Kremlin waiting for Washington to word clear position on further anti-Russian sanctionsRussian Politics & Diplomacy July 24, 13:59
Denmark’s Aske Soby wins stage 5 of Moscow-Vladivostok bicycle raceSport July 24, 13:17
Press review: Russian army takes aim at jihadi SUVs and Trump handcuffed by new sanctionsPress Review July 24, 13:00
Large-scale combat readiness check kicks off in East SiberiaMilitary & Defense July 24, 11:47
Russia's new advanced corvette to take part in Sea Cup-2017Military & Defense July 24, 10:30
Russian first 3D printed satellite to go into spaceScience & Space July 24, 10:19
Kyrgyzstan was threatened with missiles for hosting US airbase, president saysWorld July 24, 9:56
IMF confirms recovery of Russia's economy in 2017Business & Economy July 24, 8:47
Russian Interior Ministry to control 13 more new psychotropics, drug-containing plantSociety & Culture July 24, 2:54
This content is available for viewing on PCs and tabletsGo to main page
MOSCOW, December 09. /ITAR-TASS/. As Russia prepares to mark the 20th anniversary of its Constitution, adopted at the referendum of December 12, 1993, disputes over amendments to the document rather than anniversary festivities are high on the minds of politicians and experts.
It seems that the political elite intends to revise some basic liberal principles, written in the document under the first Russian president, Boris Yeltsin.
The Constitution of 1993 was approved as a compromise in a political fight between Yeltsin and his opponents in the Supreme Council. At that time, Yeltsin dissolved the parliament in a decree, quelled the resistance of parliamentarians and called a snap election with a parallel adoption of the country’s fundamental law.
The Constitution established such norms as rejection of state ideology, secular nature of the state without a dominating religion, and independent formation of the bodies of state power by the Russian regions.
In November 2013, a group of scientists with the support of an inter-fractional group of State Duma deputies offered that alongside with state sovereignty, “spiritual sovereignty of the country” be fixed in the Constitution and “a special role of Eastern Orthodox Christianity” recognized.
Following that, a group of deputies from the United Russia Party launched the initiative to write into the Constitution a norm on compulsory state ideology.
With that in view, the Human Rights Council under the Russian president posted on its official website on Monday a statement saying that human rights activists took “with surprise and anxiety” increasingly frequent attempts to amend the Constitution.
Members of the Council asked not to forget the political crisis of 1993 in which the Constitution was adopted as a public compromise. “Today, like 20 years ago, public accord on key issues is important for us. Consensus on the Constitution is the main of these issues. It is the Constitution that is the main guarantee of our development towards a democratic federative social legal state,” the statement said.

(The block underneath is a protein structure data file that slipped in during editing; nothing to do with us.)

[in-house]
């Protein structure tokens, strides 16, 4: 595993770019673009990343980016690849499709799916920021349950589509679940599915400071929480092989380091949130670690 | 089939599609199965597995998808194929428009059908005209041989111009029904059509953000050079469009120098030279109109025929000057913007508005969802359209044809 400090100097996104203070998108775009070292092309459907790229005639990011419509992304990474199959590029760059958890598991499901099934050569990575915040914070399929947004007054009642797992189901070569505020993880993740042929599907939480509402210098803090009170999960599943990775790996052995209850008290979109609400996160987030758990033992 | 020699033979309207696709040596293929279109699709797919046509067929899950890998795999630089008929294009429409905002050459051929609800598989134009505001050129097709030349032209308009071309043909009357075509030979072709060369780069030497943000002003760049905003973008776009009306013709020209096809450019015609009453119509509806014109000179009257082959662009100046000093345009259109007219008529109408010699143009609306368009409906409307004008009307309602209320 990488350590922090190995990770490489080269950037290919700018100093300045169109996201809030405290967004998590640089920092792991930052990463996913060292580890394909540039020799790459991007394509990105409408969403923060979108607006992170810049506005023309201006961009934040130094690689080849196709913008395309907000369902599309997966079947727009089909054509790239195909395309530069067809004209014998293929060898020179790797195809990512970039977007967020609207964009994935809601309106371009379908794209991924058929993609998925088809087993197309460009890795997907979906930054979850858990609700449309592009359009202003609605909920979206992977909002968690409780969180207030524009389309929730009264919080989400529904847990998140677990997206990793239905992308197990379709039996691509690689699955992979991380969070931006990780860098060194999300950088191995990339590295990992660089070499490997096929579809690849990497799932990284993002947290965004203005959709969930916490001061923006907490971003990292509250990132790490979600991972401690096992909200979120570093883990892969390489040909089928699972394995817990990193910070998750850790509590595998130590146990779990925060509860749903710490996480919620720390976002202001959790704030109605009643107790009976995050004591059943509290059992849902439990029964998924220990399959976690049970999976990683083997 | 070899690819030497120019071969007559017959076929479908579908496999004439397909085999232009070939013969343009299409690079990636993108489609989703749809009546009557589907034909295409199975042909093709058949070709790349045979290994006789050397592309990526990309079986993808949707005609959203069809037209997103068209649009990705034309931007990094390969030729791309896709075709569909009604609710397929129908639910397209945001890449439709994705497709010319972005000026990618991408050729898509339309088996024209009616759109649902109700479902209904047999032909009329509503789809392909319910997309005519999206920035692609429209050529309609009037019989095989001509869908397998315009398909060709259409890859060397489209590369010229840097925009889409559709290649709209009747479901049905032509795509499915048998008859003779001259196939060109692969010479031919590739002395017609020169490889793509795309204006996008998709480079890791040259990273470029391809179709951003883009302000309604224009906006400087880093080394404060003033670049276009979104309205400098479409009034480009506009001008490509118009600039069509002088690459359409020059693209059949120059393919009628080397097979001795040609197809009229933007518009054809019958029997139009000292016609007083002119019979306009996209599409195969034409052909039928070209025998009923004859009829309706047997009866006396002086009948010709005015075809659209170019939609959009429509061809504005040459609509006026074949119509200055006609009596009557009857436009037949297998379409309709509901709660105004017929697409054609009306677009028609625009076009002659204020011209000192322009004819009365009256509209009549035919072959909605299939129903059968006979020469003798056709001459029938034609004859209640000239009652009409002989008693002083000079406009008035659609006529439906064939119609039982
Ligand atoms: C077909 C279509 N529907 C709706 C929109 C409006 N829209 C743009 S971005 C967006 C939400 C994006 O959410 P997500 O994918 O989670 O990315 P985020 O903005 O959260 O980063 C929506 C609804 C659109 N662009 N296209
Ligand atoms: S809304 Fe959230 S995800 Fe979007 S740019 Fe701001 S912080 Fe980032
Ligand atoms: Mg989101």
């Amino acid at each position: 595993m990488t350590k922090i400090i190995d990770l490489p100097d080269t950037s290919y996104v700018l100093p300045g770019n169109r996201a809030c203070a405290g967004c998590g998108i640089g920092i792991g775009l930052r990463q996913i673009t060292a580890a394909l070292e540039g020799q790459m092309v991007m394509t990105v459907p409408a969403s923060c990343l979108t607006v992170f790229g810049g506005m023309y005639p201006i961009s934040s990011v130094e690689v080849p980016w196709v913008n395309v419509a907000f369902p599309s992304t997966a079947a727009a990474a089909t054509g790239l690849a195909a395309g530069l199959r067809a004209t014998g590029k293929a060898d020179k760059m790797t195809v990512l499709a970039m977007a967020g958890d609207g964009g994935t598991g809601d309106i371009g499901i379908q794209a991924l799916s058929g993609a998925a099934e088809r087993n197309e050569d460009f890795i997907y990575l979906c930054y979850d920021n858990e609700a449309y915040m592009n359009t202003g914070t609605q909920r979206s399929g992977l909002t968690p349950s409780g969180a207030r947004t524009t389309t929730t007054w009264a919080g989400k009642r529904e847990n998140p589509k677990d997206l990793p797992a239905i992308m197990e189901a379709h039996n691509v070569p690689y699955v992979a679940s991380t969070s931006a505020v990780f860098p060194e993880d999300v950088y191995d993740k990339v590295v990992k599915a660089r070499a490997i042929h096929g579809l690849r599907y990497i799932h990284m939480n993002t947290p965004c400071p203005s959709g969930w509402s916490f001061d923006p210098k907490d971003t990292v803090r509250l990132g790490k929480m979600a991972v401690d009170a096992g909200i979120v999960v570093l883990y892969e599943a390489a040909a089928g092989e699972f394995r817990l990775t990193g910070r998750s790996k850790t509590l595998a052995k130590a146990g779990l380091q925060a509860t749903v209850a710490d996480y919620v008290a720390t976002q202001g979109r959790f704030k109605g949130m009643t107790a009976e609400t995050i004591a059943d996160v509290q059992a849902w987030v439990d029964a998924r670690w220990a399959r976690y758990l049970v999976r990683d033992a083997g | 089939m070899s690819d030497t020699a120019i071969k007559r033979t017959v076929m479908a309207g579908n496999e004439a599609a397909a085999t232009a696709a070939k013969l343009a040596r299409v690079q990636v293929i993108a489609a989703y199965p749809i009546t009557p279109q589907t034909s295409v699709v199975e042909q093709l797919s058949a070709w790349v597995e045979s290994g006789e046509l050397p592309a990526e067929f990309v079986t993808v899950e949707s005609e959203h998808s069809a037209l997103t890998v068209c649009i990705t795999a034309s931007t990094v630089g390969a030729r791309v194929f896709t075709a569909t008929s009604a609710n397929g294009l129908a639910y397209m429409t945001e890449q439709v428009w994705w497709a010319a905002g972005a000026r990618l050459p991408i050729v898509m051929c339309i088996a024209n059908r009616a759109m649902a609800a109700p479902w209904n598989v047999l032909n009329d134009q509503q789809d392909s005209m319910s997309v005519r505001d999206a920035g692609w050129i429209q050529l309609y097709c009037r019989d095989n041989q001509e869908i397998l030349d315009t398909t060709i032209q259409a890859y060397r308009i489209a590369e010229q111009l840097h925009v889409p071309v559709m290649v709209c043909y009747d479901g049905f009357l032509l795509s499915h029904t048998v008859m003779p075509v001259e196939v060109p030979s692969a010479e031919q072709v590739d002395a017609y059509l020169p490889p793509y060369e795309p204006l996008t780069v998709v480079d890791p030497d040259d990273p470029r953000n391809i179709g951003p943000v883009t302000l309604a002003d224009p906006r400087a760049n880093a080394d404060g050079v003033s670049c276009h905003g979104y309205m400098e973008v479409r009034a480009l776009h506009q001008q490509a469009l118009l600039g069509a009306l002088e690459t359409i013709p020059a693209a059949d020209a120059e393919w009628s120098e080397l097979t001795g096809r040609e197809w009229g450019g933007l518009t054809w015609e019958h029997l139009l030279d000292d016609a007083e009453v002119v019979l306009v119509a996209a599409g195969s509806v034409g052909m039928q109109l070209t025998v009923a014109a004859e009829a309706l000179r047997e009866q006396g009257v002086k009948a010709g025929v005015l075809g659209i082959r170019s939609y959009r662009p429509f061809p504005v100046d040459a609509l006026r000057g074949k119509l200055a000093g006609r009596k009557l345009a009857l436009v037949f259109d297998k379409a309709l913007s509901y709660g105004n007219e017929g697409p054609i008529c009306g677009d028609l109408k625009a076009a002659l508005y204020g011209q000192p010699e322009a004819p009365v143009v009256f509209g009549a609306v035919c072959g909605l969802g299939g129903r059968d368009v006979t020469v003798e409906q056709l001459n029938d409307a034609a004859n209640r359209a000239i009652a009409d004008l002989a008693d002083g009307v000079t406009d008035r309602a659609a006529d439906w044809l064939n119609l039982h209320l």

“Increasing the authority of the head of state, getting back to ideological monopoly, establishing a state religion - all this means undermining not only of the fundamental law, but of the regime itself,” the statement said.
Not all members of the Human Rights Council share the concern of their colleagues, voiced in the statement. The dean of the Faculty of International Politics and Global Economy at the National Research University “Higher School of Economics”, Sergei Karaganov, believes that neither a special role of Orthodoxy nor the compulsory nature of state ideology will be fixed in the Constitution.
In his televised interview last Friday, Prime Minister Dmitry Medvedev voiced an opinion that changes to the Constitution could be used as a last resort. He said the establishment of any special preferences for this or that religion was inadmissible in the Constitution, noting that Russia observed freedom of worship.
“Disputes about a special role of Eastern Orthodox Christianity and state ideology are unessential, they are a smokescreen for fixing more radical changes in the Constitution,” Karaganov told Itar-Tass.
According to the expert, “the country’s leadership intends to initiate an amendment to the Constitution abolishing the supremacy of international law over Russian laws”. “This norm is fixed in the constitutions of 90 percent of developed economies of the world, including the U.S.,” he said.
On the whole, Professor Karaganov is against any amendments to the Constitution. “Law nihilism of Russian citizens can be expressed through an old saying ‘One law for the rich and another for the poor’. That is why the most important thing for successful development of the country is not to revise basic constitutional values, to educate respect for law and create conditions for inviolability of legal conscience. This is the only way for Russia to become a state governed by the rule of law,” he said.
Over the past few years, several amendments have been made to the Constitution, cancelling electivity of the governors (at the present time it is at the discretion of the regions), as well as extending the presidential term from four to six years and the term of duty of the Federal Assembly (parliament) from four to five years.
In connection with the already-made and planned amendments to the Constitution, editor-in-chief of the Russky Mir (Russian World) magazine Georgy Bovt told Itar-Tass that “the Constitution is created for long, it cannot be amended hurry-scurry to please the political environment”.
“This is a monolith on which the laws of any state are based. However, in principle there are no formal bans on amending the Constitution. It can be changed even any day. But then there is no use in demanding that citizens respect a law that can be changed tomorrow,” Bovt said.
ITAR-TASS may not share the opinions of its contributors